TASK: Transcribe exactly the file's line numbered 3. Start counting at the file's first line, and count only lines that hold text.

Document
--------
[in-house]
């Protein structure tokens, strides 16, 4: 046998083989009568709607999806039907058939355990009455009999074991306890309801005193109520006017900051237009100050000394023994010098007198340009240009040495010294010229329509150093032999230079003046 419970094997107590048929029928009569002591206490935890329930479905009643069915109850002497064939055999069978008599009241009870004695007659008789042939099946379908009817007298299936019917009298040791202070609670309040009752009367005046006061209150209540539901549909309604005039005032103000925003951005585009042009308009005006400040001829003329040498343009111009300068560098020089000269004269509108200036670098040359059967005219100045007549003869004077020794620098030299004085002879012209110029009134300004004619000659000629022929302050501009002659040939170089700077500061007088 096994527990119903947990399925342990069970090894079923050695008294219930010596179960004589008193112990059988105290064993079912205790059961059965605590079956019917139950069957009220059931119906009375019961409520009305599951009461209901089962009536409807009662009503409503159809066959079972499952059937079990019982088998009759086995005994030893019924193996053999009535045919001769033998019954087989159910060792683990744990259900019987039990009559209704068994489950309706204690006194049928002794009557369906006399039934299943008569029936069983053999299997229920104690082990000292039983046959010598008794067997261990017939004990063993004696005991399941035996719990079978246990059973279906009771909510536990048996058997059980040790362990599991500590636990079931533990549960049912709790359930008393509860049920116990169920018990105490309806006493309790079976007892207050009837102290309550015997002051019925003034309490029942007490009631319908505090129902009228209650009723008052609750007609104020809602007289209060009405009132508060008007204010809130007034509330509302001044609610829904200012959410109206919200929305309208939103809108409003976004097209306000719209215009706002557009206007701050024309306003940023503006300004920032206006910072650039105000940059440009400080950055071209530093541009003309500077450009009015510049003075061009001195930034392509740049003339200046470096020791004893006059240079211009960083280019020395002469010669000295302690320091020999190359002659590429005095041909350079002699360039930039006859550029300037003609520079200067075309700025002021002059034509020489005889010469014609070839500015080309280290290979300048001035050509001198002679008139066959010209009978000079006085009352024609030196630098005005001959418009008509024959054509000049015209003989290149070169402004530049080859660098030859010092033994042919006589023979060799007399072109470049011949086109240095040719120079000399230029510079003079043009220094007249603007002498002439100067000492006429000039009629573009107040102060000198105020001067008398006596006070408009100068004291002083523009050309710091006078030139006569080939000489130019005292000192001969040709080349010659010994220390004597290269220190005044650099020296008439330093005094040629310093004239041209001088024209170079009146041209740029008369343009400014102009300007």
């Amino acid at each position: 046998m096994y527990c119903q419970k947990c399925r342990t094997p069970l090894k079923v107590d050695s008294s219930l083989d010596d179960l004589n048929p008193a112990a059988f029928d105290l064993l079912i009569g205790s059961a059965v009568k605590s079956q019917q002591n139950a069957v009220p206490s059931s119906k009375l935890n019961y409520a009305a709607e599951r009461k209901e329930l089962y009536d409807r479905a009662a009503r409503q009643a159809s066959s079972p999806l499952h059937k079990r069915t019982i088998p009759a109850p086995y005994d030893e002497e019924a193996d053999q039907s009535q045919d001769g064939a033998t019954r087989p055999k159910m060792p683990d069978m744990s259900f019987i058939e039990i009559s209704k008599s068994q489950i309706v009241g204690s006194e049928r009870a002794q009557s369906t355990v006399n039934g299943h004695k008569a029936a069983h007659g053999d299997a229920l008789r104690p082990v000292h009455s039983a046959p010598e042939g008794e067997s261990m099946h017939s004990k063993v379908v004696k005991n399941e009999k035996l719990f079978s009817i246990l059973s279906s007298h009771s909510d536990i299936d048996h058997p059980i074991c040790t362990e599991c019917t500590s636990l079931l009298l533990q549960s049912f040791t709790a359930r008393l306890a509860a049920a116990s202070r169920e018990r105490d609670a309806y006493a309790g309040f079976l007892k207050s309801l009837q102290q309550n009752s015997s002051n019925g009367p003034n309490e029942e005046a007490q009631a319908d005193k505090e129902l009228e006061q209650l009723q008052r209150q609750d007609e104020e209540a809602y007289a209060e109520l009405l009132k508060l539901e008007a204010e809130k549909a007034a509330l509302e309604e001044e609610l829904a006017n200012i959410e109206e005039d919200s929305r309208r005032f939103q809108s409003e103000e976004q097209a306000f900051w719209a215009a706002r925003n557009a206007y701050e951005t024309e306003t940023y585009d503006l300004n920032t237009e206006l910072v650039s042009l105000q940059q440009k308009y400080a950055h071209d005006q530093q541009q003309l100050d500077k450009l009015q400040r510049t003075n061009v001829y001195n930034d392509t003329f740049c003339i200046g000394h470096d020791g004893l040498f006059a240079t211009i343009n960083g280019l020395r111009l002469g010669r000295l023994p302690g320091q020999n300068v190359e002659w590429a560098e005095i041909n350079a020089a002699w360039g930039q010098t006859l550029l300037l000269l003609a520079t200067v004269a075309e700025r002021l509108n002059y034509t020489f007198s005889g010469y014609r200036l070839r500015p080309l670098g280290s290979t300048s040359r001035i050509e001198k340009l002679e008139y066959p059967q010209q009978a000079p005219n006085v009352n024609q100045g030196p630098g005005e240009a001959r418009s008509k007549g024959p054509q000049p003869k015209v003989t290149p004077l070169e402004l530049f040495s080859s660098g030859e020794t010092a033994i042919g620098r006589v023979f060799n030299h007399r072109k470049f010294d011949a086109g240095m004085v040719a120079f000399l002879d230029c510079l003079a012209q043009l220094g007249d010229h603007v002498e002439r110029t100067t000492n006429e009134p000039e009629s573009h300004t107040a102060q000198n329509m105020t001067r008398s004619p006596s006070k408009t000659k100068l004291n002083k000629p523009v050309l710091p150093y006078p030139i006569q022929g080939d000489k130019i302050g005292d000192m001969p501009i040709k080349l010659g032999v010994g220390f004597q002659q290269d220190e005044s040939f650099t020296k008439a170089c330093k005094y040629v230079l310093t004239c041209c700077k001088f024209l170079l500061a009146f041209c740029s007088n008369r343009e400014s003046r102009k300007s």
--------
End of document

């Amino acid at each position: 046998m096994y527990c119903q419970k947990c399925r342990t094997p069970l090894k079923v107590d050695s008294s219930l083989d010596d179960l004589n048929p008193a112990a059988f029928d105290l064993l079912i009569g205790s059961a059965v009568k605590s079956q019917q002591n139950a069957v009220p206490s059931s119906k009375l935890n019961y409520a009305a709607e599951r009461k209901e329930l089962y009536d409807r479905a009662a009503r409503q009643a159809s066959s079972p999806l499952h059937k079990r069915t019982i088998p009759a109850p086995y005994d030893e002497e019924a193996d053999q039907s009535q045919d001769g064939a033998t019954r087989p055999k159910m060792p683990d069978m744990s259900f019987i058939e039990i009559s209704k008599s068994q489950i309706v009241g204690s006194e049928r009870a002794q009557s369906t355990v006399n039934g299943h004695k008569a029936a069983h007659g053999d299997a229920l008789r104690p082990v000292h009455s039983a046959p010598e042939g008794e067997s261990m099946h017939s004990k063993v379908v004696k005991n399941e009999k035996l719990f079978s009817i246990l059973s279906s007298h009771s909510d536990i299936d048996h058997p059980i074991c040790t362990e599991c019917t500590s636990l079931l009298l533990q549960s049912f040791t709790a359930r008393l306890a509860a049920a116990s202070r169920e018990r105490d609670a309806y006493a309790g309040f079976l007892k207050s309801l009837q102290q309550n009752s015997s002051n019925g009367p003034n309490e029942e005046a007490q009631a319908d005193k505090e129902l009228e006061q209650l009723q008052r209150q609750d007609e104020e209540a809602y007289a209060e109520l009405l009132k508060l539901e008007a204010e809130k549909a007034a509330l509302e309604e001044e609610l829904a006017n200012i959410e109206e005039d919200s929305r309208r005032f939103q809108s409003e103000e976004q097209a306000f900051w719209a215009a706002r925003n557009a206007y701050e951005t024309e306003t940023y585009d503006l300004n920032t237009e206006l910072v650039s042009l105000q940059q440009k308009y400080a950055h071209d005006q530093q541009q003309l100050d500077k450009l009015q400040r510049t003075n061009v001829y001195n930034d392509t003329f740049c003339i200046g000394h470096d020791g004893l040498f006059a240079t211009i343009n960083g280019l020395r111009l002469g010669r000295l023994p302690g320091q020999n300068v190359e002659w590429a560098e005095i041909n350079a020089a002699w360039g930039q010098t006859l550029l300037l000269l003609a520079t200067v004269a075309e700025r002021l509108n002059y034509t020489f007198s005889g010469y014609r200036l070839r500015p080309l670098g280290s290979t300048s040359r001035i050509e001198k340009l002679e008139y066959p059967q010209q009978a000079p005219n006085v009352n024609q100045g030196p630098g005005e240009a001959r418009s008509k007549g024959p054509q000049p003869k015209v003989t290149p004077l070169e402004l530049f040495s080859s660098g030859e020794t010092a033994i042919g620098r006589v023979f060799n030299h007399r072109k470049f010294d011949a086109g240095m004085v040719a120079f000399l002879d230029c510079l003079a012209q043009l220094g007249d010229h603007v002498e002439r110029t100067t000492n006429e009134p000039e009629s573009h300004t107040a102060q000198n329509m105020t001067r008398s004619p006596s006070k408009t000659k100068l004291n002083k000629p523009v050309l710091p150093y006078p030139i006569q022929g080939d000489k130019i302050g005292d000192m001969p501009i040709k080349l010659g032999v010994g220390f004597q002659q290269d220190e005044s040939f650099t020296k008439a170089c330093k005094y040629v230079l310093t004239c041209c700077k001088f024209l170079l500061a009146f041209c740029s007088n008369r343009e400014s003046r102009k300007s």